We are not able to advise you beyond "ask your doctor" about the threat of malaria because the region of infected mosquitoes changes monthly. Although present, cases of malaria in Belize are rare. The prevention drug for malaria in this area is the prescription drug Chloroquine. Most travel clinics and many Internet sites will recommend malaria protection for all parts of Belize, but mosquito control in larger metropolitan areas have eliminated mosquito habitats close to human population settlements. Less dangerous than malaria, dengue fever can also be contracted from infected mosquitoes. There is no medication for dengue fever; it goes away by itself after about four days. Please donít ask us to tell you whether to get protection for malaria, even doctors do not agree. It is a personal choice. Malaria pills are bad for you, but getting malaria is worse. The only true protection against both malaria and dengue fever is to not get bitten by a disease-infested mosquito.
The best prevention for bites is to wear a bug repellent that contains at least 30% DEET. One site on the Internet with information on malaria prevention is www.cdc.gov/travel/camerica.htm.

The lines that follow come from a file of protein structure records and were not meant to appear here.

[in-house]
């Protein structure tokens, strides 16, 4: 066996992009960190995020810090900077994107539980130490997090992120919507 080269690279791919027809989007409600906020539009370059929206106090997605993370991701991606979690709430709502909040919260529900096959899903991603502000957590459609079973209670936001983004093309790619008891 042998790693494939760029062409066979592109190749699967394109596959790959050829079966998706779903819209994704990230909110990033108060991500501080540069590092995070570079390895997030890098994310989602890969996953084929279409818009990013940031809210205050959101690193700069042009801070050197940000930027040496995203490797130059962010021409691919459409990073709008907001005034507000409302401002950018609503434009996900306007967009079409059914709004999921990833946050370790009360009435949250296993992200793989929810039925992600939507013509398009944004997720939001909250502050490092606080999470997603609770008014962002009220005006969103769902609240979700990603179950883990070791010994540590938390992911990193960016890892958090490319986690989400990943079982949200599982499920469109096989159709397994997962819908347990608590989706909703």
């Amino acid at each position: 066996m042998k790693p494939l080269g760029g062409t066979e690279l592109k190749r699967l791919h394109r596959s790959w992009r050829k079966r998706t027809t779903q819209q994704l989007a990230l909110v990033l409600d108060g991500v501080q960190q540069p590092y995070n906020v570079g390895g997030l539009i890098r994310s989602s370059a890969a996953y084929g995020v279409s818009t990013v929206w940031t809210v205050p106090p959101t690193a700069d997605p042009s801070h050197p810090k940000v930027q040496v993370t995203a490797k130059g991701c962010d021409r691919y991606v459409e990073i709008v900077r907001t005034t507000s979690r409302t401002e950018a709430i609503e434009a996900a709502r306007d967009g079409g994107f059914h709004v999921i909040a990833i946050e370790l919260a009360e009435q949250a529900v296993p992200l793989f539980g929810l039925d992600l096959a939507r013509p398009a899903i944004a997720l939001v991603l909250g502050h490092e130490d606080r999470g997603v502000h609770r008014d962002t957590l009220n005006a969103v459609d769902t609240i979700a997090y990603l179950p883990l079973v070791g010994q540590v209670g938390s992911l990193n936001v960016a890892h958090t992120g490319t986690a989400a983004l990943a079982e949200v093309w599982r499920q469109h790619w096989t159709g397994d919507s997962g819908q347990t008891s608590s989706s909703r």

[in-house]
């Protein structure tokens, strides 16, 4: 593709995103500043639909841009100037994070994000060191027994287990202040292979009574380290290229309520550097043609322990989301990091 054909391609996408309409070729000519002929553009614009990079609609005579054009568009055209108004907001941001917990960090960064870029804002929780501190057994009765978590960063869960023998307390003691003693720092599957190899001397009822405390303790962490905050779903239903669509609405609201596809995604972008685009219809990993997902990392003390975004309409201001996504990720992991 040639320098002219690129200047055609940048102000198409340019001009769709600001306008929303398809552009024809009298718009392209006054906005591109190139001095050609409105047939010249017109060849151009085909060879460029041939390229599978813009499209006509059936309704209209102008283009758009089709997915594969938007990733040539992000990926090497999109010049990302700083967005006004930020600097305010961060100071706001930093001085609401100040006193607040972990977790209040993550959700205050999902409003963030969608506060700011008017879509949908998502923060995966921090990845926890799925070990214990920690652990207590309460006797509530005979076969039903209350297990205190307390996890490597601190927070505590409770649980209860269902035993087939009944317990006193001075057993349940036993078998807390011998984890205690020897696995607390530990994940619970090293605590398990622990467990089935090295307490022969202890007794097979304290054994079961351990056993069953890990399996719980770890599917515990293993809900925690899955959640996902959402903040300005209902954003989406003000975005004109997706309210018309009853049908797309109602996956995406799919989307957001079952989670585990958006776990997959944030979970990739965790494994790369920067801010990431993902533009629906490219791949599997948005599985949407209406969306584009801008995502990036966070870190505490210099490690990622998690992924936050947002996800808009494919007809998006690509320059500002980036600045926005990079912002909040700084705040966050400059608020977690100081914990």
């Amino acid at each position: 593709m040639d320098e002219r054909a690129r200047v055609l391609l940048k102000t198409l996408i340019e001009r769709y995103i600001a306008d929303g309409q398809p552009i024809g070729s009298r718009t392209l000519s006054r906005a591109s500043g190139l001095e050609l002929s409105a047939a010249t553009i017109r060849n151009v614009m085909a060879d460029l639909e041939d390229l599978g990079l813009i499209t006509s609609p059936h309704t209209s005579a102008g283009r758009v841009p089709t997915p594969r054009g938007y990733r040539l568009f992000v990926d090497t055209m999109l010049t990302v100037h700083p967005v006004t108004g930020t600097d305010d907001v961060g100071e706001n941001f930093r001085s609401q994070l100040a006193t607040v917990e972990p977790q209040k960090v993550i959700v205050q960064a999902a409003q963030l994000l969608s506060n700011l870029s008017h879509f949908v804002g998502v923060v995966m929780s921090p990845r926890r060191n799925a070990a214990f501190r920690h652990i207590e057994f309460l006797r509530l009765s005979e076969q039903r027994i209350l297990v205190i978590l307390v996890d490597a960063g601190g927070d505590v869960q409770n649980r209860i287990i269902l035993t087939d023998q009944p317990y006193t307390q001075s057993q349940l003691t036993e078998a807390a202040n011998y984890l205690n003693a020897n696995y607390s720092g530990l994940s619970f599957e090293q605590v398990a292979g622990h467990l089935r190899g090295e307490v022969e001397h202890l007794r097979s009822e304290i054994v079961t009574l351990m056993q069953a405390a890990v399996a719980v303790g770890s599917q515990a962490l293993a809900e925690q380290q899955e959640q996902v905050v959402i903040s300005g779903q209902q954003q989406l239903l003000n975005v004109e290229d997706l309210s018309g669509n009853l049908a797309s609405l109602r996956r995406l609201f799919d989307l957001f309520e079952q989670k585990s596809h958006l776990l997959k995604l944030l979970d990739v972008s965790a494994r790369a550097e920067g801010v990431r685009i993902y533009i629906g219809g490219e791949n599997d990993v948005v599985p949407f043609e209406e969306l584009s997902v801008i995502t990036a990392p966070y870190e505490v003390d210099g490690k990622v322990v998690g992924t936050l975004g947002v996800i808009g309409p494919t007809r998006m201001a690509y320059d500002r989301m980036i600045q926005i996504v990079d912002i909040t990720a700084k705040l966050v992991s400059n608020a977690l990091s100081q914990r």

Hepatitis A is contracted through infected water; most drinking water is safe. If you plan to travel extensively in remote areas during your stay, you should consider the Hepatitis A vaccination. The biggest health hazard on the island is the threat of sunburn. Be careful the first few days, a bad sunburn can ruin the rest of your vacation. Also, seasickness can occur when traveling days on water.
Although most guides are trained in First Aid, they cannot be expected to serve as doctors. All participants should be sure their own medical coverage is adequate. We assume no responsibility regarding provision of medical care. Before your adventure, the best precautions are donít get hurt and make sure you are in good health the week before the trip. At times, you may be in isolated areas where there is no emergency room and you canít call 911. Most villages and tour guides do have and carry cell phones to contact officials in an emergency.